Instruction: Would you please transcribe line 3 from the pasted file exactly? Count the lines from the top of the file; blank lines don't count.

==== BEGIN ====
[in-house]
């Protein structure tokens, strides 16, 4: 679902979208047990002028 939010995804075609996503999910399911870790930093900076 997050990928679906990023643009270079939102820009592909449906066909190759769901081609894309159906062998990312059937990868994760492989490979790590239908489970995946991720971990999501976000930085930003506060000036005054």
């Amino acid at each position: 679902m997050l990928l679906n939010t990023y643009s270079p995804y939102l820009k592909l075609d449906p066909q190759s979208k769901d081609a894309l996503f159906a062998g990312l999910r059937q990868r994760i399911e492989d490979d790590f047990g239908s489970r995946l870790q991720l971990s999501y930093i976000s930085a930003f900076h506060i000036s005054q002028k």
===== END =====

């Amino acid at each position: 679902m997050l990928l679906n939010t990023y643009s270079p995804y939102l820009k592909l075609d449906p066909q190759s979208k769901d081609a894309l996503f159906a062998g990312l999910r059937q990868r994760i399911e492989d490979d790590f047990g239908s489970r995946l870790q991720l971990s999501y930093i976000s930085a930003f900076h506060i000036s005054q002028k």